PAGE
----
Discovering: Project Sprouts
Project Sprouts (http://projectsprouts.org/) is something that I’m just starting to get into, following much encouragement from Mark, and a cool presentation from Simon Bailey (http://www.newtriks.com/?tag=project-sprouts).
Sprouts is a relatively new project, focussed on ActionScript and Flex development, and makes a whole lot of the setup of new ActionScript and Flex projects much easier. It’s a springboard for new projects, and it automates both the initial configuration of your development tools and the creation of new template-based classes, projects and unit tests. Essentially, that’s what it does out of the box. But in addition to that, it’s also completely configurable (depending on how deep you want to go into Ruby), it’s headless (in that it has no IDE), and it’s platform independent.
From a practical point-of-view, setting up new projects is a time-consuming process. Setting up MVC frameworks, like RobotLegs or PureMVC, are more of a time sink, and setting up TDD is even more so. Sprouts, on the other hand, sets your projects up based on a template and does it for you – MVC framework and TDD templates included. It’s also then extensible and you can, for example, then integrate tasks like FTP uploads or source-control syncing as part of your build process.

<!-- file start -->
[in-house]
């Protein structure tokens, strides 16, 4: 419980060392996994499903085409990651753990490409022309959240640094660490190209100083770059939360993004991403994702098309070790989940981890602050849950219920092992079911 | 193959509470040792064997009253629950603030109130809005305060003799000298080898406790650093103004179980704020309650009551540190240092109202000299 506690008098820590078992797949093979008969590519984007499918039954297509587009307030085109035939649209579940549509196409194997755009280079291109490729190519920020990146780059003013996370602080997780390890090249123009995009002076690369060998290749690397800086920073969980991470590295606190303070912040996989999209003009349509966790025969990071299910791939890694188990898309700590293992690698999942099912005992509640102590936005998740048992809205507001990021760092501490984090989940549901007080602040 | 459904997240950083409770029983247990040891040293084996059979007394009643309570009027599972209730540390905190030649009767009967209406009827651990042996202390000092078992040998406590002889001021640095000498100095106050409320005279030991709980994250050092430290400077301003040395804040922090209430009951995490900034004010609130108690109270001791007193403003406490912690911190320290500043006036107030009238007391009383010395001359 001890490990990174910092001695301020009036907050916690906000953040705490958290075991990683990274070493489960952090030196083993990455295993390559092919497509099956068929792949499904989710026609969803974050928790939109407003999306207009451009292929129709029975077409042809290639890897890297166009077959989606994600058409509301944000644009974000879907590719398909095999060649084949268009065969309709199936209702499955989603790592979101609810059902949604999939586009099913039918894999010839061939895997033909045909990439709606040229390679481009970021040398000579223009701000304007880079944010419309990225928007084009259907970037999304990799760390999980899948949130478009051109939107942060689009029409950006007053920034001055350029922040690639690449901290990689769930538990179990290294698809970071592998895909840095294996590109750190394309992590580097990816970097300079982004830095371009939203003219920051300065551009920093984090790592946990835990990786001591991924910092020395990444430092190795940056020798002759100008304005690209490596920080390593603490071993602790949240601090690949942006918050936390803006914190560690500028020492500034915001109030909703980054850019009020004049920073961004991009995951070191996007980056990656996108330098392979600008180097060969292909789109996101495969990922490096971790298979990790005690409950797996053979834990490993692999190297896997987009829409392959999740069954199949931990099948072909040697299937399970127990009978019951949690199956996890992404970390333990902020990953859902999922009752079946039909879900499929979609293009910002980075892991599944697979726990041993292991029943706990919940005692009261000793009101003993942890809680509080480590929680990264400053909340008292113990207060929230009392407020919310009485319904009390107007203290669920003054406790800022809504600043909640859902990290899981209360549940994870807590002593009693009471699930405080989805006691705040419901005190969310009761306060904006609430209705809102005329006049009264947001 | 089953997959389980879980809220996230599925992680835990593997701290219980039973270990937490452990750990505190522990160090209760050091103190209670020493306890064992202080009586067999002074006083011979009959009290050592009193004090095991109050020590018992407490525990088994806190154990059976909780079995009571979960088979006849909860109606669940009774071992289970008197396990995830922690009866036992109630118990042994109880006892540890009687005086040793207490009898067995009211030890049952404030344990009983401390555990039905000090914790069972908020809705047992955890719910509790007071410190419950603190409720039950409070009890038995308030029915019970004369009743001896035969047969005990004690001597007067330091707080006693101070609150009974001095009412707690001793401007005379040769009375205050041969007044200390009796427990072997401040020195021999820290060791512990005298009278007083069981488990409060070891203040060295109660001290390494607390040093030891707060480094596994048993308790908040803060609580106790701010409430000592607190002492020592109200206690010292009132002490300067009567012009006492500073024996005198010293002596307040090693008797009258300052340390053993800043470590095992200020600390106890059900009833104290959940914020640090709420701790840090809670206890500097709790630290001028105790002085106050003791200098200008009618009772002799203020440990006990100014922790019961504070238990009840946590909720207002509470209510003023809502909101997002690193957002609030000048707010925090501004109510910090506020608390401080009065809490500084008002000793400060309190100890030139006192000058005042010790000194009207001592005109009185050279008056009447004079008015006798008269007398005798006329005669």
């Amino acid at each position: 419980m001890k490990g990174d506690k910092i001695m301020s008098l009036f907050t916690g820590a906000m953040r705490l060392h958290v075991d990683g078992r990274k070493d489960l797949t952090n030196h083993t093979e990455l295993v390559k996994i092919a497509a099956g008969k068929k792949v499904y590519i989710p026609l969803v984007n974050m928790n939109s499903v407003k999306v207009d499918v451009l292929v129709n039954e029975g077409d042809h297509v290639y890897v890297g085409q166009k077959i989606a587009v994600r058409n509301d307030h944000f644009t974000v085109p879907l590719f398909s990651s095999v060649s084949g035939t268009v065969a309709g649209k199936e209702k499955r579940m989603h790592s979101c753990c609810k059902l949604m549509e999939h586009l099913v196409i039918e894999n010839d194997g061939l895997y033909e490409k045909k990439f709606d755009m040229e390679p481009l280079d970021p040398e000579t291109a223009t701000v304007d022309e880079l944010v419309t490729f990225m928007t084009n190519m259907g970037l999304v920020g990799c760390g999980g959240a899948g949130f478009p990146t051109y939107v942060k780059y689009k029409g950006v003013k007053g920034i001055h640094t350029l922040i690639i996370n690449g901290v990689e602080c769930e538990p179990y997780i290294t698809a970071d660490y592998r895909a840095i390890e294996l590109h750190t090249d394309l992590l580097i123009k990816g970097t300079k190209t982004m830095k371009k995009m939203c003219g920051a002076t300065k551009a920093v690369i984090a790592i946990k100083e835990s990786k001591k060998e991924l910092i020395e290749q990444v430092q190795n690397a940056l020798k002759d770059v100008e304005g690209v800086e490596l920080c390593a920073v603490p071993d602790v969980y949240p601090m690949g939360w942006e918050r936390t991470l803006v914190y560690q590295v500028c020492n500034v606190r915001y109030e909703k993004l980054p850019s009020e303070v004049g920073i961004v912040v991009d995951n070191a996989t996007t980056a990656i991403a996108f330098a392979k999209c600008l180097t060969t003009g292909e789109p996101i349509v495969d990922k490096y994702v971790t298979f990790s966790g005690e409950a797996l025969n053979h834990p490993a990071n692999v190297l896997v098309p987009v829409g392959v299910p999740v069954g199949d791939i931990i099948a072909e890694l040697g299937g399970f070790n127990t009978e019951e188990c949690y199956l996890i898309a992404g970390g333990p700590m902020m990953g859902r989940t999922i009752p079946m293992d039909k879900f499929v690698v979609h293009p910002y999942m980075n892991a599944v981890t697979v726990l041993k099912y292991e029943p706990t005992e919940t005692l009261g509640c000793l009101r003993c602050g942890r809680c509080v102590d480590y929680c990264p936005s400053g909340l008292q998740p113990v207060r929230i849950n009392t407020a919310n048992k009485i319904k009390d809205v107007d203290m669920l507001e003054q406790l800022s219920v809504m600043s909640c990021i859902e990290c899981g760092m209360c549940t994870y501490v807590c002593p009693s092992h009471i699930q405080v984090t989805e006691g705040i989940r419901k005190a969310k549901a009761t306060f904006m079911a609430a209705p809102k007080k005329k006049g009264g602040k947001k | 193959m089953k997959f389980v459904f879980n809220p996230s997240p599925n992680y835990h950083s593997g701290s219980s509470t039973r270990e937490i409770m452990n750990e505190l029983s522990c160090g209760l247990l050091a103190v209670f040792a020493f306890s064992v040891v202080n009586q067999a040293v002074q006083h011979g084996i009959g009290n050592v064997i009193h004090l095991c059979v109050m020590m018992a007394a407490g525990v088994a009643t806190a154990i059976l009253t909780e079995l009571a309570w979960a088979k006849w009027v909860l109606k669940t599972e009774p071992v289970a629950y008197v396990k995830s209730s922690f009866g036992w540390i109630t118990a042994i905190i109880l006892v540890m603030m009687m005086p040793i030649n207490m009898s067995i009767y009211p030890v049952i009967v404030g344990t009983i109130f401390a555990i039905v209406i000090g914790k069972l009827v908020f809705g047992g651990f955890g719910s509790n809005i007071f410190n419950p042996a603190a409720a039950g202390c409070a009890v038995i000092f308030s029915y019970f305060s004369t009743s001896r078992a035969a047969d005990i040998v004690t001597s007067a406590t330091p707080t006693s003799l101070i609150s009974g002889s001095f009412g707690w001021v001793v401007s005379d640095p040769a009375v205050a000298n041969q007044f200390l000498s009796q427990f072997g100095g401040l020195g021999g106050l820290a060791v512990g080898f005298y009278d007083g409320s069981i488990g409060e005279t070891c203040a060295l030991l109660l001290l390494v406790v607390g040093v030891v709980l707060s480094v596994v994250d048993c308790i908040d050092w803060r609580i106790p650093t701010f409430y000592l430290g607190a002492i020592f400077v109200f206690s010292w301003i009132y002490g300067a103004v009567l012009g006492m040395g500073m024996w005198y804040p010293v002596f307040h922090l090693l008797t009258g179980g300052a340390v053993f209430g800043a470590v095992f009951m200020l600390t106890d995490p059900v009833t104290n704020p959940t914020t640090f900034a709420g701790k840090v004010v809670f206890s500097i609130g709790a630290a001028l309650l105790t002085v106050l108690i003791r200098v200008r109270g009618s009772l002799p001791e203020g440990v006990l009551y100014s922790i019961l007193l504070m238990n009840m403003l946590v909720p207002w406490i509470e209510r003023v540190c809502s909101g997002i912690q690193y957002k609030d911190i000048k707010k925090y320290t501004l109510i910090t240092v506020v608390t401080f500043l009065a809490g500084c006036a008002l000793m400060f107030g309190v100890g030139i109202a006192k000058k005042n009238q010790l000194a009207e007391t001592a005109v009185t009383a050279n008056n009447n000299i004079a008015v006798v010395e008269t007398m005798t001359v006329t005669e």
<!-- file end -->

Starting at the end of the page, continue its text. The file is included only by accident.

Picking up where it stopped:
It’s all built on Ruby(http://www.ruby-lang.org/en/) and uses RubyGems(http://rubygems.org/) – that’s all you need. No Flash Builder, no Adobe Creative Suite. Mac and *nix platforms have Ruby built in, I think. Windows PCs have to go download a Ruby installer(http://rubyinstaller.org/).
When you’ve got it installed, fire up your Ruby Command-Line window and type:
# Install the ActionScript 3 / Flash Bundle:
gem install flashsdk --pre
# Generate a new ActionScript 3 project:
# Move into the new project:
# Install dependencies:
# Compile and run the main project:
# Generate a class, test and test suite:
# Compile and run the test harness:
The initial four lines of code does what otherwise takes hours to achieve. (If you’re doing like-for-like tasks) It downloads the latest Flash SDK, configures it, creates a new project and compiles it. The latter two commands set up unit test templates and runs them. The unit testing templates never really seemed to make sense to me before seeing them used in Sprouts - a lot of setup, if you ask me. But with the shell classes being auto-generated, it all seems to make sense now!